Get Context   In PART 5: Chapter 26
All the most diverse sections of the educated public, hostile before, are merged in one.
Anna Karenina(V3) By Leo Tolstoy
Get Context   In PART 8: Chapter 16
The most diverse suppositions as to what he was about to speak of to her flashed into her brain.
Anna Karenina(V2) By Leo Tolstoy
Get Context   In PART 6: Chapter 21
docilespeak speak spelling word quiz spelling 
a. obedient; ready and willing to be taught; easily managed or handled
You always were my docile daughter.
Little Women By Louisa May Alcott
Get Context   In CHAPTER THIRTY-EIGHT
It seemed to me that he despised him for being so simple and docile.
My Antonia By Willa Cather
Get Context   In BOOK 1. The Shimerdas: VIII
At last he tapped his way upstairs, after bowing to everybody, docile and happy.
My Antonia By Willa Cather
Get Context   In BOOK 2. The Hired Girls: VII
doggedspeak speak spelling word quiz spelling 
a. determined; stubbornly persevering; unyielding
He now dogged her footsteps, like Vaska.
Anna Karenina(V1) By Leo Tolstoy
Get Context   In PART 3: Chapter 18
The noise of firing dogged their footsteps.
The Red Badge of Courage By Stephen Crane
Get Context   In Chapter 16
The guns, stolid and undaunted, spoke with dogged valor.
The Red Badge of Courage By Stephen Crane
Get Context   In Chapter 6
dogmaticspeak speak spelling word quiz spelling 
a. stubbornly adhering to insufficiently proven beliefs; inflexible, rigid
He stated that his discourses to people were to be sometimes secular, and sometimes religious, but never dogmatic; and that his texts would be taken from all kinds of books.
Return of the Native By Thomas Hardy
Get Context   In BOOK 6: 4 Cheerfulness Again Asserts Itself at Blooms-End, and Clym Finds His
This sort of nose is usually a short and coarse one, but there is a sufficient number of exceptions to prevent me from being dogmatic or from insisting upon this point in my description.
The Return of Sherlock Holmes By Arthur Conan Doyle
Get Context   In X. THE ADVENTURE OF THE GOLDEN PINCE-NEZ
His gentleness was never tinged by dogmatism, and his instructions were given with an air of frankness and good nature that banished every idea of pedantry.
Frankenstein By Mary Wollstonecraft (Godwin) Shelley
Get Context   In Chapter 4
dominationspeak speak spelling word quiz spelling 
n. the exercise of control or influence over someone or something
An understanding of what such domination would mean, and of the disadvantages accruing from her rejection of it, was brought home to Lily with increasing clearness during the early weeks of the winter.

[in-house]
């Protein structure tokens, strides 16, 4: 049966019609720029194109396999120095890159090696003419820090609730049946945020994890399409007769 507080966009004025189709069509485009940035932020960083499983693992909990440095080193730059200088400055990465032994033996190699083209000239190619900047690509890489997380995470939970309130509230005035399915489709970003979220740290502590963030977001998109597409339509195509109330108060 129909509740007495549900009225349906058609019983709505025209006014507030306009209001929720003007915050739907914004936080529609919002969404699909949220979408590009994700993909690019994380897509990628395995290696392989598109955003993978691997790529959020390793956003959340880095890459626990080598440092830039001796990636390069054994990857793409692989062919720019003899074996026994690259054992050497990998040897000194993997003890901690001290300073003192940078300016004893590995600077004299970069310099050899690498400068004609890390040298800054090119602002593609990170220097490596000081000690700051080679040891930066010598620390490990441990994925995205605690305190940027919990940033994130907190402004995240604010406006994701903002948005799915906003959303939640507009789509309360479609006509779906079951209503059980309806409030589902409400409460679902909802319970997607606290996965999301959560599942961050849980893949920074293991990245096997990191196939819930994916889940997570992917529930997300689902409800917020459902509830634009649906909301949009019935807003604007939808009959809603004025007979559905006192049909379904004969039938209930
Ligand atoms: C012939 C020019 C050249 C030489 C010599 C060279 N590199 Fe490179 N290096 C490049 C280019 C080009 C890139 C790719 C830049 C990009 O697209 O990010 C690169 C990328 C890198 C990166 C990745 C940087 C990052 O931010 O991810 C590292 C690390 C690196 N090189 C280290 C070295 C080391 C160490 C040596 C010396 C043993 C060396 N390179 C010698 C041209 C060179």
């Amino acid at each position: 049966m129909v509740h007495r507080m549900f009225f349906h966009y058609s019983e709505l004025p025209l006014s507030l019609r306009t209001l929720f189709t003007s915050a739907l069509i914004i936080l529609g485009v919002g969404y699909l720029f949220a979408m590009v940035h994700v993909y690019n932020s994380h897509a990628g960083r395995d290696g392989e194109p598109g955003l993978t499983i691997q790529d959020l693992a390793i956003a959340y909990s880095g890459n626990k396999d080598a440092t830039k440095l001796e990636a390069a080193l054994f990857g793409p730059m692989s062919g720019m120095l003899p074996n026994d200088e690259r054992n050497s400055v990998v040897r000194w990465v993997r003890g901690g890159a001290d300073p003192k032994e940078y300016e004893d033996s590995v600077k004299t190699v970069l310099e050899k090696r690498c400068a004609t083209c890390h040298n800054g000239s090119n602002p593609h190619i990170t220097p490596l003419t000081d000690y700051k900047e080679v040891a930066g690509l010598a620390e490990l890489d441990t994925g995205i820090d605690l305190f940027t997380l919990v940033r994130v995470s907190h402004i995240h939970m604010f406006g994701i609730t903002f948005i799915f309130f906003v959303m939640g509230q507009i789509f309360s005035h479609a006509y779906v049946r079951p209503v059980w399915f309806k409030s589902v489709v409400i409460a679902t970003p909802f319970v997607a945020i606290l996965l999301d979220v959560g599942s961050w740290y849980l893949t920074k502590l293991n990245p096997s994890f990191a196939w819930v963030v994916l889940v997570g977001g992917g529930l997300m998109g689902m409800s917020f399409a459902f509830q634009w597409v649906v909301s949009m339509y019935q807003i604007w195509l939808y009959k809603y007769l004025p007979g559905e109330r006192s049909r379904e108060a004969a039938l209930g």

House of Mirth By Edith Wharton
Get Context   In BOOK 2: Chapter 8
Now he is in his glory, dominating the scene.
The Jungle By Upton Sinclair
Get Context   In Chapter 1
Money was the obsession dominating her mind these days.
Gone With The Wind By Margaret Mitche
Get Context   In CHAPTER XXXVIII
dormantspeak speak spelling word quiz spelling 
a. sleeping; not active but capable of becoming active
The house was dormant; one thread of smoke thickened against the trees.
Between the Acts (1941) By Virginia Woolf
Get Context   In Unit 12
This roused me from my nearly dormant state, and I ate some berries which I found hanging on the trees or lying on the ground.
Frankenstein By Mary Wollstonecraft (Godwin) Shelley
Get Context   In Chapter 11
dotespeak speak spelling word quiz spelling 
v. be excessively fond of; show signs of mental decline
Melanie especially doted on him.
Gone With The Wind By Margaret Mitche
Get Context   In CHAPTER VIII
No one except the doting father could see anything beautiful about her, but the neighbors were charitable enough to say that all ugly babies turned out pretty, eventually.
Gone With The Wind By Margaret Mitche
Get Context   In CHAPTER XLII
It is out of the idolatrous dotings of the old Egyptians upon broiled ibis and roasted river horse, that you see the mummies of those creatures in their huge bake-houses the pyramids.
Moby Dick By Herman Melville
Get Context   In CHAPTER 1. Loomings.
dregsspeak speak spelling word quiz spelling 
n. sediment settled at bottom of liquid; waste or worthless matter
When he finally spoke his voice was as bitter as dregs.
The Red Badge of Courage By Stephen Crane
Get Context   In Chapter 2
There was the same hearty cheering as before, and the mugs were emptied to the dregs.
Animal Farm By George Orwell
Get Context   In Chapter X
The bitter cup of adversity has been drained by me to the very dregs, and I feel that the grave is not far distant.
The Count of Monte Cristo By Alexandre Dumas
Get Context   In Chapter 112. The Departure.
drollspeak speak spelling word quiz spelling 
a. queer; amusingly odd; comical
There now; you see how droll he is.
Sense and Sensibility By Jane Austen
Get Context   In CHAPTER 20
His expression was droll; it dismissed me lightly.
My Antonia By Willa Cather
Get Context   In BOOK 5. Cuzak's Boys: II
His droll expression seemed to say that he had found the secret of contentment.
My Antonia By Willa Cather